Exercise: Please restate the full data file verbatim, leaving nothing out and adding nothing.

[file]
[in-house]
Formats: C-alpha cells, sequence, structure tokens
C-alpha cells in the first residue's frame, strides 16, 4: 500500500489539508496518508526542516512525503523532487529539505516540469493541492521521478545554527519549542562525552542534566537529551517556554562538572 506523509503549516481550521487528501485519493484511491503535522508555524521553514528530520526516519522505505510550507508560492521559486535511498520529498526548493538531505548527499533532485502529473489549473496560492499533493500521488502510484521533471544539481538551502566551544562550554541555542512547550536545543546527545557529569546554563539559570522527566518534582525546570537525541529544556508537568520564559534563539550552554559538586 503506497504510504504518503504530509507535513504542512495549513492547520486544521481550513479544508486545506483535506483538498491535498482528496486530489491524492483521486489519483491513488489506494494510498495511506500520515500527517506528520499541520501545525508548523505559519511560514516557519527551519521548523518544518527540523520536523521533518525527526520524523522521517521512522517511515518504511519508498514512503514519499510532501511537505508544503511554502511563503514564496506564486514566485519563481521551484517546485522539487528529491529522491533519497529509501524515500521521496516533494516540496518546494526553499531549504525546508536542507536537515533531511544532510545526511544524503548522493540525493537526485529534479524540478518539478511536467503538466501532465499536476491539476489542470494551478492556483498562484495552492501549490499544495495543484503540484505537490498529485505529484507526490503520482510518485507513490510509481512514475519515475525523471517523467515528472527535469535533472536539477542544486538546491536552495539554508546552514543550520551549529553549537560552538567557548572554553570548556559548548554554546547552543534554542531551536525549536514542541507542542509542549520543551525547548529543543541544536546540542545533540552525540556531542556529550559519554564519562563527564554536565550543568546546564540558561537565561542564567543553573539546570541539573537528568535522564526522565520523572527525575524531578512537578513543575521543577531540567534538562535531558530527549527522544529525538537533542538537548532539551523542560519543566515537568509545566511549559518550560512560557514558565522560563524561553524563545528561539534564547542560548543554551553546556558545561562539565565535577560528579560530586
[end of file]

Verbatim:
[in-house]
Formats: C-alpha cells, sequence, structure tokens
C-alpha cells in the first residue's frame, strides 16, 4: 500500500489539508496518508526542516512525503523532487529539505516540469493541492521521478545554527519549542562525552542534566537529551517556554562538572 506523509503549516481550521487528501485519493484511491503535522508555524521553514528530520526516519522505505510550507508560492521559486535511498520529498526548493538531505548527499533532485502529473489549473496560492499533493500521488502510484521533471544539481538551502566551544562550554541555542512547550536545543546527545557529569546554563539559570522527566518534582525546570537525541529544556508537568520564559534563539550552554559538586 503506497504510504504518503504530509507535513504542512495549513492547520486544521481550513479544508486545506483535506483538498491535498482528496486530489491524492483521486489519483491513488489506494494510498495511506500520515500527517506528520499541520501545525508548523505559519511560514516557519527551519521548523518544518527540523520536523521533518525527526520524523522521517521512522517511515518504511519508498514512503514519499510532501511537505508544503511554502511563503514564496506564486514566485519563481521551484517546485522539487528529491529522491533519497529509501524515500521521496516533494516540496518546494526553499531549504525546508536542507536537515533531511544532510545526511544524503548522493540525493537526485529534479524540478518539478511536467503538466501532465499536476491539476489542470494551478492556483498562484495552492501549490499544495495543484503540484505537490498529485505529484507526490503520482510518485507513490510509481512514475519515475525523471517523467515528472527535469535533472536539477542544486538546491536552495539554508546552514543550520551549529553549537560552538567557548572554553570548556559548548554554546547552543534554542531551536525549536514542541507542542509542549520543551525547548529543543541544536546540542545533540552525540556531542556529550559519554564519562563527564554536565550543568546546564540558561537565561542564567543553573539546570541539573537528568535522564526522565520523572527525575524531578512537578513543575521543577531540567534538562535531558530527549527522544529525538537533542538537548532539551523542560519543566515537568509545566511549559518550560512560557514558565522560563524561553524563545528561539534564547542560548543554551553546556558545561562539565565535577560528579560530586